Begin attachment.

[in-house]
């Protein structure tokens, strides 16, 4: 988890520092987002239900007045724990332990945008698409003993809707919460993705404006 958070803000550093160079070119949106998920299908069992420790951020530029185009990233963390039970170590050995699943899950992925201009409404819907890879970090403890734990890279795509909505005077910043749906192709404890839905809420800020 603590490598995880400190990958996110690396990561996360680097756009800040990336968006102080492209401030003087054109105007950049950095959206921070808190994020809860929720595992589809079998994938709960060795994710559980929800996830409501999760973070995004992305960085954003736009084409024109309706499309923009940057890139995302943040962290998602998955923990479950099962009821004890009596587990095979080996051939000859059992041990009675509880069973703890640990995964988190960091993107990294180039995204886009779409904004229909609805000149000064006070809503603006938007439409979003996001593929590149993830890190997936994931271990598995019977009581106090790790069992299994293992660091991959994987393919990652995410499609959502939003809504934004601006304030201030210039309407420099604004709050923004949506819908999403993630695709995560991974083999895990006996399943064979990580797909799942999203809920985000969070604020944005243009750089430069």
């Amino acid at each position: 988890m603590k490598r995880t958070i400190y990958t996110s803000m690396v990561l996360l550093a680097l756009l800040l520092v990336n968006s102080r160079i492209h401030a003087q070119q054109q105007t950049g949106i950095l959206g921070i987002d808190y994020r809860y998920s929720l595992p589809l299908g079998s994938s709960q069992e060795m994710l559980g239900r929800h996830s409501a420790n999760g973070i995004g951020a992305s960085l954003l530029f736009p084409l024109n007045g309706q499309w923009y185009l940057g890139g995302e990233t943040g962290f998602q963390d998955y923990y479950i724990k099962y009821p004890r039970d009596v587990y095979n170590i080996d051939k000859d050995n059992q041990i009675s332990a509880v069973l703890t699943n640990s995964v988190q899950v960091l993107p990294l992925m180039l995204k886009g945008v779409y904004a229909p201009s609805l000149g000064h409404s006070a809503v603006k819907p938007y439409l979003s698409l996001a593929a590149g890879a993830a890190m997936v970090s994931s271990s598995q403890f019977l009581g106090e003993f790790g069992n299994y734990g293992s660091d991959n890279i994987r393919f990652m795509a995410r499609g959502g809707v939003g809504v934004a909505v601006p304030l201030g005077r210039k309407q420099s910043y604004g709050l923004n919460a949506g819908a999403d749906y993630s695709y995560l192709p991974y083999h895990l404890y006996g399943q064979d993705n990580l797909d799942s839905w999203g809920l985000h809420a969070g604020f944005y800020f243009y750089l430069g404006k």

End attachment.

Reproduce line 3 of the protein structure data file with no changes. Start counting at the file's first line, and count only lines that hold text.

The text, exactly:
């Amino acid at each position: 988890m603590k490598r995880t958070i400190y990958t996110s803000m690396v990561l996360l550093a680097l756009l800040l520092v990336n968006s102080r160079i492209h401030a003087q070119q054109q105007t950049g949106i950095l959206g921070i987002d808190y994020r809860y998920s929720l595992p589809l299908g079998s994938s709960q069992e060795m994710l559980g239900r929800h996830s409501a420790n999760g973070i995004g951020a992305s960085l954003l530029f736009p084409l024109n007045g309706q499309w923009y185009l940057g890139g995302e990233t943040g962290f998602q963390d998955y923990y479950i724990k099962y009821p004890r039970d009596v587990y095979n170590i080996d051939k000859d050995n059992q041990i009675s332990a509880v069973l703890t699943n640990s995964v988190q899950v960091l993107p990294l992925m180039l995204k886009g945008v779409y904004a229909p201009s609805l000149g000064h409404s006070a809503v603006k819907p938007y439409l979003s698409l996001a593929a590149g890879a993830a890190m997936v970090s994931s271990s598995q403890f019977l009581g106090e003993f790790g069992n299994y734990g293992s660091d991959n890279i994987r393919f990652m795509a995410r499609g959502g809707v939003g809504v934004a909505v601006p304030l201030g005077r210039k309407q420099s910043y604004g709050l923004n919460a949506g819908a999403d749906y993630s695709y995560l192709p991974y083999h895990l404890y006996g399943q064979d993705n990580l797909d799942s839905w999203g809920l985000h809420a969070g604020f944005y800020f243009y750089l430069g404006k």